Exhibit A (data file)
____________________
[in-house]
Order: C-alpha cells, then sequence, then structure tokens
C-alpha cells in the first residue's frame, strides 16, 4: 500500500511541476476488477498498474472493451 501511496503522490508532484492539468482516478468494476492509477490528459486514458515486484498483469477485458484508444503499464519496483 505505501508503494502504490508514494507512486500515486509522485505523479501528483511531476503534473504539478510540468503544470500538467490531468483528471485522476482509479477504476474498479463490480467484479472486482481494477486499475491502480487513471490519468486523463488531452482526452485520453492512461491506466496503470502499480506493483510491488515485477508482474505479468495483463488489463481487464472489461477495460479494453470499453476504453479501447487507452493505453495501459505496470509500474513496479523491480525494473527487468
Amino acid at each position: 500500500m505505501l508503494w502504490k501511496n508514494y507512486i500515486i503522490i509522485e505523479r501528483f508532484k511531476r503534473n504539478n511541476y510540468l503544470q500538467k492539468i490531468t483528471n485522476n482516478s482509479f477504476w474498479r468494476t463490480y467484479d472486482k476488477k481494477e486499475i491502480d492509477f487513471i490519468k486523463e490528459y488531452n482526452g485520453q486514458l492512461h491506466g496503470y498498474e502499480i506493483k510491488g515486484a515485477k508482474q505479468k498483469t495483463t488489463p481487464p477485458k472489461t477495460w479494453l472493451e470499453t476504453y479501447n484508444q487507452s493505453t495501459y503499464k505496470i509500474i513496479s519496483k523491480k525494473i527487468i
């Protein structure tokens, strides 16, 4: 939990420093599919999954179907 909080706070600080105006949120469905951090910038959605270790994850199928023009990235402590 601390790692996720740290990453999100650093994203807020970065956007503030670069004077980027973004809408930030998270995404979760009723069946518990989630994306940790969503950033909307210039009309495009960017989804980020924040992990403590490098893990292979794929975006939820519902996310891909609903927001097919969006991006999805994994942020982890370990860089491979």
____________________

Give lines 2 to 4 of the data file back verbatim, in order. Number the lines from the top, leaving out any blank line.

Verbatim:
Order: C-alpha cells, then sequence, then structure tokens
C-alpha cells in the first residue's frame, strides 16, 4: 500500500511541476476488477498498474472493451 501511496503522490508532484492539468482516478468494476492509477490528459486514458515486484498483469477485458484508444503499464519496483 505505501508503494502504490508514494507512486500515486509522485505523479501528483511531476503534473504539478510540468503544470500538467490531468483528471485522476482509479477504476474498479463490480467484479472486482481494477486499475491502480487513471490519468486523463488531452482526452485520453492512461491506466496503470502499480506493483510491488515485477508482474505479468495483463488489463481487464472489461477495460479494453470499453476504453479501447487507452493505453495501459505496470509500474513496479523491480525494473527487468
Amino acid at each position: 500500500m505505501l508503494w502504490k501511496n508514494y507512486i500515486i503522490i509522485e505523479r501528483f508532484k511531476r503534473n504539478n511541476y510540468l503544470q500538467k492539468i490531468t483528471n485522476n482516478s482509479f477504476w474498479r468494476t463490480y467484479d472486482k476488477k481494477e486499475i491502480d492509477f487513471i490519468k486523463e490528459y488531452n482526452g485520453q486514458l492512461h491506466g496503470y498498474e502499480i506493483k510491488g515486484a515485477k508482474q505479468k498483469t495483463t488489463p481487464p477485458k472489461t477495460w479494453l472493451e470499453t476504453y479501447n484508444q487507452s493505453t495501459y503499464k505496470i509500474i513496479s519496483k523491480k525494473i527487468i